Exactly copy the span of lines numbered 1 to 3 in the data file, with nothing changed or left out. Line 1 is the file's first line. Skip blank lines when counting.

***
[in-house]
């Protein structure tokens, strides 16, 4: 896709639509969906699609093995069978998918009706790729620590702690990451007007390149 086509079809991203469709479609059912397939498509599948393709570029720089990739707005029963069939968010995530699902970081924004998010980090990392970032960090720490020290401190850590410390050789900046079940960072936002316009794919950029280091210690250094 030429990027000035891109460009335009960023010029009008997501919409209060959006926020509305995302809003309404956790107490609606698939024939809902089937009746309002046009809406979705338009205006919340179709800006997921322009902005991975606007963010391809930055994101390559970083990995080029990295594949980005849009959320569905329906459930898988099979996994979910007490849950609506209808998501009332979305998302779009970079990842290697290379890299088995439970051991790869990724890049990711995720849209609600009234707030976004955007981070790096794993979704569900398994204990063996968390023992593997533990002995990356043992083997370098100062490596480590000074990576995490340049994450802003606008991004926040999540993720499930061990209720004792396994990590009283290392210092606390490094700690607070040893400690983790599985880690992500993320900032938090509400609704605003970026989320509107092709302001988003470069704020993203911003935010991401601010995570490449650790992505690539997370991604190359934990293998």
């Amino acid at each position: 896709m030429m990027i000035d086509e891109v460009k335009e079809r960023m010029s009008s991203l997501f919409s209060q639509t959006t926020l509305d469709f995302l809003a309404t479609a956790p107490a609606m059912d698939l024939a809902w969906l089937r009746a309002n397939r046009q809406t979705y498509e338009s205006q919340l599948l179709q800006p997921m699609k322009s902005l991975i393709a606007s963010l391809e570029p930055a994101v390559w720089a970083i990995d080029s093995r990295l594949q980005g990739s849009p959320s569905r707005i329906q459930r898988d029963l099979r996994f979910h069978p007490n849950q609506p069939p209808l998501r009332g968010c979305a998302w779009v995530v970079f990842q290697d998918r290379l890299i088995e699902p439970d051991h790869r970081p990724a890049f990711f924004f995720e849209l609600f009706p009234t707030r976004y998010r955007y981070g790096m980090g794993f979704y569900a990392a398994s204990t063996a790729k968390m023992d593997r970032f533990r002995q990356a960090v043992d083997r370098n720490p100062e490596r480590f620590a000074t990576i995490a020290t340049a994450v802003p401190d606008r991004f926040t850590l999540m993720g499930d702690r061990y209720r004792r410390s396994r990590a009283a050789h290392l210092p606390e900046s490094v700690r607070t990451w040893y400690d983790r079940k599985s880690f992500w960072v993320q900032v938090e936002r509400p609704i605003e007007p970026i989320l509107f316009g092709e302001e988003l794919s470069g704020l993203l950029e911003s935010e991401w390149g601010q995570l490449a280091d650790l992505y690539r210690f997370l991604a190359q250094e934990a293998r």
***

[in-house]
């Protein structure tokens, strides 16, 4: 896709639509969906699609093995069978998918009706790729620590702690990451007007390149 086509079809991203469709479609059912397939498509599948393709570029720089990739707005029963069939968010995530699902970081924004998010980090990392970032960090720490020290401190850590410390050789900046079940960072936002316009794919950029280091210690250094 030429990027000035891109460009335009960023010029009008997501919409209060959006926020509305995302809003309404956790107490609606698939024939809902089937009746309002046009809406979705338009205006919340179709800006997921322009902005991975606007963010391809930055994101390559970083990995080029990295594949980005849009959320569905329906459930898988099979996994979910007490849950609506209808998501009332979305998302779009970079990842290697290379890299088995439970051991790869990724890049990711995720849209609600009234707030976004955007981070790096794993979704569900398994204990063996968390023992593997533990002995990356043992083997370098100062490596480590000074990576995490340049994450802003606008991004926040999540993720499930061990209720004792396994990590009283290392210092606390490094700690607070040893400690983790599985880690992500993320900032938090509400609704605003970026989320509107092709302001988003470069704020993203911003935010991401601010995570490449650790992505690539997370991604190359934990293998």
């Amino acid at each position: 896709m030429m990027i000035d086509e891109v460009k335009e079809r960023m010029s009008s991203l997501f919409s209060q639509t959006t926020l509305d469709f995302l809003a309404t479609a956790p107490a609606m059912d698939l024939a809902w969906l089937r009746a309002n397939r046009q809406t979705y498509e338009s205006q919340l599948l179709q800006p997921m699609k322009s902005l991975i393709a606007s963010l391809e570029p930055a994101v390559w720089a970083i990995d080029s093995r990295l594949q980005g990739s849009p959320s569905r707005i329906q459930r898988d029963l099979r996994f979910h069978p007490n849950q609506p069939p209808l998501r009332g968010c979305a998302w779009v995530v970079f990842q290697d998918r290379l890299i088995e699902p439970d051991h790869r970081p990724a890049f990711f924004f995720e849209l609600f009706p009234t707030r976004y998010r955007y981070g790096m980090g794993f979704y569900a990392a398994s204990t063996a790729k968390m023992d593997r970032f533990r002995q990356a960090v043992d083997r370098n720490p100062e490596r480590f620590a000074t990576i995490a020290t340049a994450v802003p401190d606008r991004f926040t850590l999540m993720g499930d702690r061990y209720r004792r410390s396994r990590a009283a050789h290392l210092p606390e900046s490094v700690r607070t990451w040893y400690d983790r079940k599985s880690f992500w960072v993320q900032v938090e936002r509400p609704i605003e007007p970026i989320l509107f316009g092709e302001e988003l794919s470069g704020l993203l950029e911003s935010e991401w390149g601010q995570l490449a280091d650790l992505y690539r210690f997370l991604a190359q250094e934990a293998r």